Why did Nadab and Abihu get smitten by God? (Lev. 10:1-3)

Nadab and Abihu are killed in the Tabernacle, Leviticus - James Tissot

Nadab and Abihu are killed in the Tabernacle

I start a course in a few weeks on the books of Leviticus, Numbers and Deuteronomy—the Pentateuch books everyone ignores, including me until this year.  I thought I should re-read these books and so for the past week or so I’ve been moving through Leviticus and have enjoyed learning about the various sacrifices.  Everything was great until I got to the story of Nadab and Abihu, the sons of Aaron.

Now Nadab and Abihu, the sons of Aaron, each took his censer and put fire in it and laid incense on it and offered unauthorized fire before the LORD, which he had not commanded them. 2 And fire came out from before the LORD and consumed them, and they died before the LORD. 3 Then Moses said to Aaron, “This is what the LORD has said, ‘Among those who are near me I will be sanctified, and before all the people I will be glorified.'” And Aaron held his peace.  (Lev. 10:1-3). 

I can read what the text says, that they offered “unauthorized fire” so God consumed them, but it still seems unfair.  People do wrong things all the time, but God doesn’t usually fry them.  It sounds similar to what happened to poor Uzzah, who was smitten by God for trying to stabilize the ark (2 Sam. 6).

It appears that Nadab and Abihu were trying to do the right thing, but God was really picky, so he zapped them.  This is the sort of thing that gives the God of the Old Testament a bad reputation.  If you’re thinking, “Somebody should write a book about that”—I agree.  And I talk about the smiting of Uzzah in God Behaving Badly (pages 27-33), but I skip over the story about Nadab and Abihu in Leviticus 10.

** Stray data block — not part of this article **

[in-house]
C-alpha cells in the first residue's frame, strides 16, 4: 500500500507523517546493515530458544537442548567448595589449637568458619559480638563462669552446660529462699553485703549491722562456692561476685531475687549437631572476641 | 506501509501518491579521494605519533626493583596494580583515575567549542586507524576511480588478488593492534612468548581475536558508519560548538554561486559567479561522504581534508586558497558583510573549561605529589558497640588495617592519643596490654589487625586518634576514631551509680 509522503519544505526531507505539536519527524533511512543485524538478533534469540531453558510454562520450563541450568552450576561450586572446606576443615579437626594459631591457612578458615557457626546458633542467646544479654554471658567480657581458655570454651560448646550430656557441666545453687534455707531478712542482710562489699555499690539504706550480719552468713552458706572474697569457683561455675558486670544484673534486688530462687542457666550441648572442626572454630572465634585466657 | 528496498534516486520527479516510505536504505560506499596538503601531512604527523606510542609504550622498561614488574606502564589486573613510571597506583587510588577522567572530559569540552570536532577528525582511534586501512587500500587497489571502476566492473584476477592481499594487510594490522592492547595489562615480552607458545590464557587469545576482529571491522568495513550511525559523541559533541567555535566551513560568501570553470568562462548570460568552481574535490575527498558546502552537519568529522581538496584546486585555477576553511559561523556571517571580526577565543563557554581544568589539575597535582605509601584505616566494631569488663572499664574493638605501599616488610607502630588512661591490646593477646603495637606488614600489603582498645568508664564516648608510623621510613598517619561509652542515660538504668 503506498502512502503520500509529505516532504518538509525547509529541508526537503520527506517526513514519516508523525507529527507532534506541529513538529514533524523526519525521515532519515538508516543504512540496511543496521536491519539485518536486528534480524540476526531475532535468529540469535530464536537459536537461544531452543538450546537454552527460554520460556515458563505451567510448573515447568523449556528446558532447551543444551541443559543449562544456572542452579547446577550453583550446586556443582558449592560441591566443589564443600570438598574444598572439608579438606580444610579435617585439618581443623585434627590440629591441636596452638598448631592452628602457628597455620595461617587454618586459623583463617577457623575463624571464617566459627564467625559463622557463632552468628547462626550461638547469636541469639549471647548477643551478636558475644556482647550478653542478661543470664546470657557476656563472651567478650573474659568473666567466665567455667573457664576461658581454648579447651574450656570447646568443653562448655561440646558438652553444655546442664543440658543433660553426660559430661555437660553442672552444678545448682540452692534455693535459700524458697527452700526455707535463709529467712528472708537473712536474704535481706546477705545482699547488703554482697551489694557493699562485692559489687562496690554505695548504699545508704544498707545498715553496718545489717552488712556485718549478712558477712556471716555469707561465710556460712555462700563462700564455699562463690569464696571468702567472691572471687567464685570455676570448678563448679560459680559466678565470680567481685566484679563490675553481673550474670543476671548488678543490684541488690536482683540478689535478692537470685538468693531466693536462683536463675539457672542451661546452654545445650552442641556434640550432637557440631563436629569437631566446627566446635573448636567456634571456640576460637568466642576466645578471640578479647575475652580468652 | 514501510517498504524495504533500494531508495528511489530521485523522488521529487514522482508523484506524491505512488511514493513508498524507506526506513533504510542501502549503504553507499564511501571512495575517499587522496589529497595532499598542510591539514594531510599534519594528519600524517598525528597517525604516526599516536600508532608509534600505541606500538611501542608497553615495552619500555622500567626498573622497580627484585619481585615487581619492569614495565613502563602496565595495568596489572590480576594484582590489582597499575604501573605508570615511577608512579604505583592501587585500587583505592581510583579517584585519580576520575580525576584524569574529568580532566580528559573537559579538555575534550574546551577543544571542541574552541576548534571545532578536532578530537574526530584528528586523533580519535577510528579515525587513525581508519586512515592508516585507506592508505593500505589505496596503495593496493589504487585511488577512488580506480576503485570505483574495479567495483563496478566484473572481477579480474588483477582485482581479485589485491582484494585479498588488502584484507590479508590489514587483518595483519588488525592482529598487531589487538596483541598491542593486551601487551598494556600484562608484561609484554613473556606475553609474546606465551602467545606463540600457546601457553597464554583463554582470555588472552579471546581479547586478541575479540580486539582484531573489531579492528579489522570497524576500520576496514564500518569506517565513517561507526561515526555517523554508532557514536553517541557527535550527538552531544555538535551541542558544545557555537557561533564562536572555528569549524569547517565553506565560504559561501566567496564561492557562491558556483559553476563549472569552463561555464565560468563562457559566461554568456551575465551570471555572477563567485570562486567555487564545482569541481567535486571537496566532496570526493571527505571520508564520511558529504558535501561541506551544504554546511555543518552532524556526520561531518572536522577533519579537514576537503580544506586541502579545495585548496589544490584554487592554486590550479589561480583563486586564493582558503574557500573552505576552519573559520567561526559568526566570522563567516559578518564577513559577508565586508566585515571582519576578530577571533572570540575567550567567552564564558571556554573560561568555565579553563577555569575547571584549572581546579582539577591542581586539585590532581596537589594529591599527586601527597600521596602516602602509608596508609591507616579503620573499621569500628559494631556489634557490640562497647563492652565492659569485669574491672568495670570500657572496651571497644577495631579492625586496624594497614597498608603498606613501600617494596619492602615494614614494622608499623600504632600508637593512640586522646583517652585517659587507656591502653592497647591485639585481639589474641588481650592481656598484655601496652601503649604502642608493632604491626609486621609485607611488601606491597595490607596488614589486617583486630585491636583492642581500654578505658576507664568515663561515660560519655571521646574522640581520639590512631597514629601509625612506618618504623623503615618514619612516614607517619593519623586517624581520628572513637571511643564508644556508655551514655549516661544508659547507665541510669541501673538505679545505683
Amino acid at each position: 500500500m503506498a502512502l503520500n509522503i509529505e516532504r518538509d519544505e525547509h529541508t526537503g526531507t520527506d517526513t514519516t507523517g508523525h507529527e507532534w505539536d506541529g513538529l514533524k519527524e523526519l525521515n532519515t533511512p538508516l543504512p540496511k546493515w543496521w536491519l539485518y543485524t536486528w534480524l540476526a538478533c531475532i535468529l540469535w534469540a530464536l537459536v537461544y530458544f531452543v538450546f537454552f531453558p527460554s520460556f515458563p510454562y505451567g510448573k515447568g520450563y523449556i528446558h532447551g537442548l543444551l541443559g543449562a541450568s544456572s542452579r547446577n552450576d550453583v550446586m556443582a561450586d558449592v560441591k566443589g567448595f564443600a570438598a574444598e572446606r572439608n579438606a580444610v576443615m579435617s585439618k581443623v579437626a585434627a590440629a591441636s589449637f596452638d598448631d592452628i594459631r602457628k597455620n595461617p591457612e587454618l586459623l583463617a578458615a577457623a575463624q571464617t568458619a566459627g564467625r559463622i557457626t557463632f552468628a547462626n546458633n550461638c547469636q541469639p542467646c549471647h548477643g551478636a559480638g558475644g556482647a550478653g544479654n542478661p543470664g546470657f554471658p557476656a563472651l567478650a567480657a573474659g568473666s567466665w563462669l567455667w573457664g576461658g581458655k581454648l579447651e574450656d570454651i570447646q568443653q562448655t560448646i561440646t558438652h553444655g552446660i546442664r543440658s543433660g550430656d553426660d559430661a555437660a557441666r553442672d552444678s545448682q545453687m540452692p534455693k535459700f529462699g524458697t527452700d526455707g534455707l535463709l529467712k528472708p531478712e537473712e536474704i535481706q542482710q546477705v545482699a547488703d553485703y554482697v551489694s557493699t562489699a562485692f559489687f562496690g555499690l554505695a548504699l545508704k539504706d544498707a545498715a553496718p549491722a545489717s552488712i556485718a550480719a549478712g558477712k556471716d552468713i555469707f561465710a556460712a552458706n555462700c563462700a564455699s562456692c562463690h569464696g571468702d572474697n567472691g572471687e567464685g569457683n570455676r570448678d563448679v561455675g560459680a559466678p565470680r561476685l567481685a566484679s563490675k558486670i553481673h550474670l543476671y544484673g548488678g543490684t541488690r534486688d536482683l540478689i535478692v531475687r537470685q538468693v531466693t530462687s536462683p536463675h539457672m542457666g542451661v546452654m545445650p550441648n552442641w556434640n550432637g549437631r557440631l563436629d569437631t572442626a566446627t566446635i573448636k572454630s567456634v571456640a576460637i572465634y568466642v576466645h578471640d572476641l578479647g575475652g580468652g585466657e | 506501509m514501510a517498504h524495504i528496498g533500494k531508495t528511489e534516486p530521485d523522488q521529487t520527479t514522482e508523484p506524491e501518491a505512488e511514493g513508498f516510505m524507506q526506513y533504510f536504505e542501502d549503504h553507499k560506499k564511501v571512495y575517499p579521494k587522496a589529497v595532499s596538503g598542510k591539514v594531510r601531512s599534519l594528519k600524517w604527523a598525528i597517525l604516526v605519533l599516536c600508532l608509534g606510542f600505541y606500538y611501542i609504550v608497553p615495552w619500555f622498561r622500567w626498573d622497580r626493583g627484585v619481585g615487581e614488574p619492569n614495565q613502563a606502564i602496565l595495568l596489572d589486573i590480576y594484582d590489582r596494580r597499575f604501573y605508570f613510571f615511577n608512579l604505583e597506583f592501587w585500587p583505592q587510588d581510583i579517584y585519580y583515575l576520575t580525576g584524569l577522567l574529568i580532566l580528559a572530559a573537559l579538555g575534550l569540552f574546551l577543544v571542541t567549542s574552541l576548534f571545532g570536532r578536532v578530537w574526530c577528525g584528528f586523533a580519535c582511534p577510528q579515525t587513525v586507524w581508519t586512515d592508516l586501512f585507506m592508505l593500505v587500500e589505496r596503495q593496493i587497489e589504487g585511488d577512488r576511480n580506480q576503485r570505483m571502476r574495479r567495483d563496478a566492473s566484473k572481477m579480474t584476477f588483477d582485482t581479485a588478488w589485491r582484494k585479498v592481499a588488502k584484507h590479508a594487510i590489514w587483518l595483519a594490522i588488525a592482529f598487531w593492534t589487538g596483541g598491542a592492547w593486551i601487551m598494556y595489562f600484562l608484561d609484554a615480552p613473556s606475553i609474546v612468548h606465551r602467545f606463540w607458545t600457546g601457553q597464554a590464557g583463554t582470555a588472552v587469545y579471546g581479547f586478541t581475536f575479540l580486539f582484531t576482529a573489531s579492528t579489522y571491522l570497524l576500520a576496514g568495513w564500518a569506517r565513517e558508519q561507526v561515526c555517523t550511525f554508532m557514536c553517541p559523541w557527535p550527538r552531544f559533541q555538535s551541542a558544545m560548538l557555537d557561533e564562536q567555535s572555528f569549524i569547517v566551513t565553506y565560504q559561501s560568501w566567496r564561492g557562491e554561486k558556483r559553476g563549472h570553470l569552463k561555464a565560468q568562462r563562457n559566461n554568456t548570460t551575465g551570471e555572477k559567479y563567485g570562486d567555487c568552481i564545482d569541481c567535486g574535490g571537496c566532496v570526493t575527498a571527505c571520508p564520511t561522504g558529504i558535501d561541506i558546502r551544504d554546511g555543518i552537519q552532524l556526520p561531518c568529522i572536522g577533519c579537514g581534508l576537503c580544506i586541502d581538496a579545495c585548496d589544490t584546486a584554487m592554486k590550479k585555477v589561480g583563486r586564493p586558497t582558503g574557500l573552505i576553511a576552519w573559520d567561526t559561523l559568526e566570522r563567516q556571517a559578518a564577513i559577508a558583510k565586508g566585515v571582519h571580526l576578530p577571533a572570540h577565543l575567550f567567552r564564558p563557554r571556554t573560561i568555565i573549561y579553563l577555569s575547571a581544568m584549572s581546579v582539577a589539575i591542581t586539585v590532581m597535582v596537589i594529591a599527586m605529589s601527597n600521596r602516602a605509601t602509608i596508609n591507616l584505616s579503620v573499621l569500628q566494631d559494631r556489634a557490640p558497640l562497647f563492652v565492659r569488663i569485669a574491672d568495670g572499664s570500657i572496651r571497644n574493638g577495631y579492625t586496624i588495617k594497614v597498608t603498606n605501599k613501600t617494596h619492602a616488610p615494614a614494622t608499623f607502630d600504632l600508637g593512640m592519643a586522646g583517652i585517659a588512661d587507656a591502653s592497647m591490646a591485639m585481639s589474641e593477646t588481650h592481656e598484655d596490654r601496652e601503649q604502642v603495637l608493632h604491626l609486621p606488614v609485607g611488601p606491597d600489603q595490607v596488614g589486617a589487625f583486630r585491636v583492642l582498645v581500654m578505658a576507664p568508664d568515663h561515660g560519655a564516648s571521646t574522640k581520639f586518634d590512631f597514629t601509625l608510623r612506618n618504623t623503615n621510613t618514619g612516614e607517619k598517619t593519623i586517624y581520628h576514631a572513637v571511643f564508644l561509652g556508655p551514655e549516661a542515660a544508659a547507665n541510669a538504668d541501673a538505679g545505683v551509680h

In my blog I usually attempt to answer, or at least address, these types of questions, but this time I’m just going to ask the question and see what you all can come up with.

What do you think—why’d God kill them?  What was so bad about “unauthorized fire” (also called “unholy fire”).  Did their action really deserve sudden and immediate death?  When you teach on this passage, what do you say?


  1. Hmmm. In the text or from an over arching canonical perspective?

    In the text, they worshiped in a way that was not described. Thus, the text itself (not the event) can support the good life for Israelite peoples by showing the consequences of impromptu worship w/out good reason (elsewhere the Lord seems fine w/sacrifices he didn’t command like in Genesis 4).

    1. I like the “Hmmm.” Yes, it’s good to ask the perspective. I was focused on Leviticus. But what does our worship always need to be described beforehand?

  2. I do not remember where I first heard this suggestion, but a possible answer is suggested just a few verses later: “You and your sons are not to drink wine or other fermented drink whenever you go into the tent of meeting, or you will die” (vs 9). It is part of the instructions given by Moses to Aaron and his two surviving sons. Perhaps this specific instruction is here because Nadab and Abihu had been drinking and hence their actions were less than holy.